Another interesting thing to note is that none of these old guys, outside of Edgar, are particularly injury prone.

I'm not saying it's a particularly good gameplan. It's kinda old school, to be sure. But there's a reasonable chance that it can work, just as there is a reasonable chance it can break down. But with our pitching, it shouldn't break down.

Thursday, March 11, 2004

I'm going to put in a plug for Hiram Bocachica. This guy is better than people realize. Besides the fact that he plays both infield and outfield, he has some pretty nice minor league numbers.

In his first full season at AA (a good indicator of major league ability) Hiram hit .278/.354/.409, with 11 home runs in 443 at bats.

In 1999, he improved that to .291/.382/.449 in 477 AA at bats.

Playing full time in 2000 at Albuquerque he hit .332/.390./.560

He hasn't done much with 333 major league at bats spread over 4 seasons. But give Hiram a full season in the bigs, he'll come close to that .354 OBA. Major league players, when given ample time to prove it, tend to prove they can perform at the level they did in their first full season of AA. Do a random check. You'll be surprized at how good an indicator this can be.

Monday, March 01, 2004

The other article in the Sunday Times concerned Edgar's eligibility for the HOF. We continually hear that his late entry into the majors cost him valuable numbers. Why should minor league service act as such a detriment. We calculate ML equivalents all the time. Any Sabermetricians out there care to calculate what Edgar's extensive AAA career was worth and see where he should stand in equivalent lifetime numbers? Why should Edgar be penalized because of decisions made in the front office that were out of his control? If Edgar was a great enough player in his prime to be considered, but the overall ML numbers aren't there because of front office decisions, then by gum, just consider them.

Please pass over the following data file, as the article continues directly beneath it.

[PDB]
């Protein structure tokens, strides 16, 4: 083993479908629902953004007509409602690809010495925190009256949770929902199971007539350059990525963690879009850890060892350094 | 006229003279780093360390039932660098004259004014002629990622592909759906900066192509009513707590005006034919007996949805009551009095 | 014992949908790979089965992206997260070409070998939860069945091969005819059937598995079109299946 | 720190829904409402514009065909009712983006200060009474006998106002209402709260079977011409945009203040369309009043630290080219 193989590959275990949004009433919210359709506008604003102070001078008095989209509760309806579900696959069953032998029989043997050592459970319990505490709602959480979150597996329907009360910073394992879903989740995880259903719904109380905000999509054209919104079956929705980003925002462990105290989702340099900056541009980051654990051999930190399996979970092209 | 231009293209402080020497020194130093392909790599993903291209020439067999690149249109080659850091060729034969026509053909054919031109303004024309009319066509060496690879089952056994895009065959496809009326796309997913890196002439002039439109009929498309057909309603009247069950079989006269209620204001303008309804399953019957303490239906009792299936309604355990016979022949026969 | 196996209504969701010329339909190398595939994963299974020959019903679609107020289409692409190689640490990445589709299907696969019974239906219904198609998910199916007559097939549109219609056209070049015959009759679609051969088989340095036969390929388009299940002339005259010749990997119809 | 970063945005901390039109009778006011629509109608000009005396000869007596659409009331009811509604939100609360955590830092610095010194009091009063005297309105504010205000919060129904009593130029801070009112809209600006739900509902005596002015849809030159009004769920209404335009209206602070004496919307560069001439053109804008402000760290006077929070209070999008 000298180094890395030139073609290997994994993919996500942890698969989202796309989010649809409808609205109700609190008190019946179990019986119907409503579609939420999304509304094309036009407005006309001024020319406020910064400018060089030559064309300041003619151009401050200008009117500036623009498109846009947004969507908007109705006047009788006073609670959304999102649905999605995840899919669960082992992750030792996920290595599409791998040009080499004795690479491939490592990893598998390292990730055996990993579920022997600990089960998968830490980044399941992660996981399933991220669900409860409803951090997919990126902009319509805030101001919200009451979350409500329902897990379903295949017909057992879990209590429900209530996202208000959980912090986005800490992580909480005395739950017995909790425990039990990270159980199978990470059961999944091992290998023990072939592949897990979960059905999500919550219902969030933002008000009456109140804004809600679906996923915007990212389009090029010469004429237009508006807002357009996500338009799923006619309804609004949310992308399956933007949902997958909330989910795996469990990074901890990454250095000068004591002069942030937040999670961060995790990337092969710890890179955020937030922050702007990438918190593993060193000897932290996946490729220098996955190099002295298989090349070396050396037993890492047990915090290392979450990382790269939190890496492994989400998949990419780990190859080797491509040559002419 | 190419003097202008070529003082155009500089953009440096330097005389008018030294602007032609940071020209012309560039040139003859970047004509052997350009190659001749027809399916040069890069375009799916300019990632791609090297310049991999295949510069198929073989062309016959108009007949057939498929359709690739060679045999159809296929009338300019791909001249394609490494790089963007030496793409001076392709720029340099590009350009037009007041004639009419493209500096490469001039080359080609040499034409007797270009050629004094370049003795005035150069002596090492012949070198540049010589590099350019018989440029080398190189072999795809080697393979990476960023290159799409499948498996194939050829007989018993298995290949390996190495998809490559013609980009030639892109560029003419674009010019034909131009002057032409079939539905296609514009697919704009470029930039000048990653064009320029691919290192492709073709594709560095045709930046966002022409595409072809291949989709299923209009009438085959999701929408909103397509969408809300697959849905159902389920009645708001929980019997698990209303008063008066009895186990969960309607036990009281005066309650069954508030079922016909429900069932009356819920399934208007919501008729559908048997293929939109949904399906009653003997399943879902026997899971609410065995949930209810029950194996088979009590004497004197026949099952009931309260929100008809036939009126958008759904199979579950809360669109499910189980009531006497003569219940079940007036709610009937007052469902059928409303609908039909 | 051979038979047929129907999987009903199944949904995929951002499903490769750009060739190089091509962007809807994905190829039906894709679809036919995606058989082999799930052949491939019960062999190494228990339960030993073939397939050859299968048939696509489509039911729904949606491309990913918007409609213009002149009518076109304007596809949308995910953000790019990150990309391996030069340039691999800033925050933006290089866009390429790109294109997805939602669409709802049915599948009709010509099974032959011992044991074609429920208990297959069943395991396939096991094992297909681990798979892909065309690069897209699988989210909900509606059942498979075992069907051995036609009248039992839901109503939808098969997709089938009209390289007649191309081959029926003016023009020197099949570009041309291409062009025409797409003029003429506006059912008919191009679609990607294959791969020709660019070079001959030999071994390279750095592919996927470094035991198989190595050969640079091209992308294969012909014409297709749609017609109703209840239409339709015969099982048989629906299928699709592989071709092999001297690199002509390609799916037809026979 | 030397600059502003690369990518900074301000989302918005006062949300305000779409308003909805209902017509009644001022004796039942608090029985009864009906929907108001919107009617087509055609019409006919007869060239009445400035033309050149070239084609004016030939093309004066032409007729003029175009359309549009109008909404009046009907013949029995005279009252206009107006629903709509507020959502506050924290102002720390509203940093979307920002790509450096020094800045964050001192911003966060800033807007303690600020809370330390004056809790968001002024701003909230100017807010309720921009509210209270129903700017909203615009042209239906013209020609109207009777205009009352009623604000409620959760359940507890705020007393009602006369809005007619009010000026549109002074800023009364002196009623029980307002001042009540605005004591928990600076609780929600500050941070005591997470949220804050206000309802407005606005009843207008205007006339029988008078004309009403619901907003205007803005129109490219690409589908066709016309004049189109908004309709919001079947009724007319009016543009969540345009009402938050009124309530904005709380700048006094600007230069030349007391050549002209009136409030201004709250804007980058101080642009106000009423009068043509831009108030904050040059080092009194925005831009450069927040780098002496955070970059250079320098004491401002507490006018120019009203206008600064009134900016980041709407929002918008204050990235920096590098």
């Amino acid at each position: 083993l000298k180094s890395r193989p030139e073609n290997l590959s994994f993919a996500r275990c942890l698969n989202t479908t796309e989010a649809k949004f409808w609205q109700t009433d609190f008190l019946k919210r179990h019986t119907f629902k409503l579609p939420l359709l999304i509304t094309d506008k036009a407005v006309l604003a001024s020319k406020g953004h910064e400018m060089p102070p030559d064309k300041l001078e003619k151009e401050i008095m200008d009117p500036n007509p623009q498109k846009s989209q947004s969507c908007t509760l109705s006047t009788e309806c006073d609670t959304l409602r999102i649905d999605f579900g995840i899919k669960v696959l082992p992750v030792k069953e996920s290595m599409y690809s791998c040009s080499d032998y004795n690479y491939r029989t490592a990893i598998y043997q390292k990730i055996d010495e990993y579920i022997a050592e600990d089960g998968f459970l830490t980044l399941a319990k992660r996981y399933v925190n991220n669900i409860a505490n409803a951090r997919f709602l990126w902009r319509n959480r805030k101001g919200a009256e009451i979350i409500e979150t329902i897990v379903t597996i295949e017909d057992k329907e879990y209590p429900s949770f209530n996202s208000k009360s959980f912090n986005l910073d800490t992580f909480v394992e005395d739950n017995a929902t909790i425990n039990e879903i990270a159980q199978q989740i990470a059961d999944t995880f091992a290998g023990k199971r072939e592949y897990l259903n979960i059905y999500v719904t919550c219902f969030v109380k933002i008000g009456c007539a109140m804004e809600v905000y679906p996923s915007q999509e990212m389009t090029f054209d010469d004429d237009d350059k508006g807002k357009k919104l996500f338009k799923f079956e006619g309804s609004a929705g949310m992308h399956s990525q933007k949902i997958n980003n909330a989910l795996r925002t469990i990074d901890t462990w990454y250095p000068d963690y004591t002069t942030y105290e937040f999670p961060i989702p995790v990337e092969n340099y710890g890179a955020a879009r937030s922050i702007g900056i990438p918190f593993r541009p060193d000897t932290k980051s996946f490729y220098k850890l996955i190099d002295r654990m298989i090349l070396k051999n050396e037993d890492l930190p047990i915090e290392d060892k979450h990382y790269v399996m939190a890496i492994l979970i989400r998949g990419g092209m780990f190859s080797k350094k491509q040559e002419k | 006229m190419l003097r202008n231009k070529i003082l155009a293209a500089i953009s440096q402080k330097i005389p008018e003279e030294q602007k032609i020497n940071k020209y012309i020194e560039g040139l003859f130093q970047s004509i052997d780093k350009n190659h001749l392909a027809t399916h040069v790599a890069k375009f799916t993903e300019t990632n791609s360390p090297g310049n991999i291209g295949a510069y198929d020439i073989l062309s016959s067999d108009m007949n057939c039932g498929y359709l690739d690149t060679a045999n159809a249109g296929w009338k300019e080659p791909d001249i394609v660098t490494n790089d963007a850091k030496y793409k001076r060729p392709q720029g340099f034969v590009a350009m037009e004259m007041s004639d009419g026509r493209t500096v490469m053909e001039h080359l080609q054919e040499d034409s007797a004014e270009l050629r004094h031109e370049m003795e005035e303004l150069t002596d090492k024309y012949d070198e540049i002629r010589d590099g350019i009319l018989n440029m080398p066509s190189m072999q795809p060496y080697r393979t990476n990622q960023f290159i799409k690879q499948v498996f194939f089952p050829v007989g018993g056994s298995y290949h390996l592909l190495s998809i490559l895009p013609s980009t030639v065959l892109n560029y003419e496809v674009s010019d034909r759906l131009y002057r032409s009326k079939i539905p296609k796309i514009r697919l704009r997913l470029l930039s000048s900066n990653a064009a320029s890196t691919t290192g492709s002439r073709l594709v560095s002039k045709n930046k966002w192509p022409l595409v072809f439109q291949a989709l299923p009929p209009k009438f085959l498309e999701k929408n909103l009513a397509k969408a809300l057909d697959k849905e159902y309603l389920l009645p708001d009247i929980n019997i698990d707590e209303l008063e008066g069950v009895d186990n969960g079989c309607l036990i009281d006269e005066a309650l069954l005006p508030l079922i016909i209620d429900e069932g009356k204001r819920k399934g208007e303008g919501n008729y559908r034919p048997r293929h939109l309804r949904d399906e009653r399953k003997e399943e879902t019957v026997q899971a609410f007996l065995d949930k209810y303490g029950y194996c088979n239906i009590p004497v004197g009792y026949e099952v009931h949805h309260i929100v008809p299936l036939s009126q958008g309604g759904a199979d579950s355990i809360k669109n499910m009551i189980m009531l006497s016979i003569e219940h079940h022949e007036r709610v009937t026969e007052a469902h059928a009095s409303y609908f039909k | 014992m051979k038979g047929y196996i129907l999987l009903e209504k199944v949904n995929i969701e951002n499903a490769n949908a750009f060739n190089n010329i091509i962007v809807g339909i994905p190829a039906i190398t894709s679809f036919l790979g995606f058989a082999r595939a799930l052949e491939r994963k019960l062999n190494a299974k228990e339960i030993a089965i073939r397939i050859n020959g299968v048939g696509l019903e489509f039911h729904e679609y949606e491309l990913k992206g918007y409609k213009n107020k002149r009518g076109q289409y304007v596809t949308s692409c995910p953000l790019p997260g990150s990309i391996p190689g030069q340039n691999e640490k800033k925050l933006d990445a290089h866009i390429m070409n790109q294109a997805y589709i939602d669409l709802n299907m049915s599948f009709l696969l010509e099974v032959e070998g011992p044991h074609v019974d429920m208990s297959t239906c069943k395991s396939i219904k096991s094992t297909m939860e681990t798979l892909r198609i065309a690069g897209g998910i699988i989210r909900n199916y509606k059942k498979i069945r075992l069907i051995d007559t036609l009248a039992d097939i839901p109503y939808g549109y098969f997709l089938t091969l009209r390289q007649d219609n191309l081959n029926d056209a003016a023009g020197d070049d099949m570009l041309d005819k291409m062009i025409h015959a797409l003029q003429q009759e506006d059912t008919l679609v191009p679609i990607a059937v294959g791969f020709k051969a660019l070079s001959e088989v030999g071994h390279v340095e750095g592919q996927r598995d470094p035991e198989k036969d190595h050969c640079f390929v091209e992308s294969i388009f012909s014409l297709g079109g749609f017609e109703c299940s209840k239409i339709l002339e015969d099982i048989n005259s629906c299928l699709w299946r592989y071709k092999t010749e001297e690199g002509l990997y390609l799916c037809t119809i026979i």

I can understand if neanderthal baseball writers ignore Edgar in their ballots because they don't recognize the value of AA or AAA numbers, or because they don't like the DH rule. But when SABR savvy guys like Rob Neyer make essentially the same kind of arguments, we should call them on it.
Les Carpenter's article in the Sunday Seattle Times was about the Angel's new owner. First, the guy looks at beer prices in his ballpark and decides to cut them. Then he decides the offseason is meant for doing whatever you can do to make the team compete for the championship, and he signs Vladimir Guerrero.

No excuses, no whining about "well, if we only knew he was available and interested, etc." He just goes out and does it.

I'm jealous of Angel fans.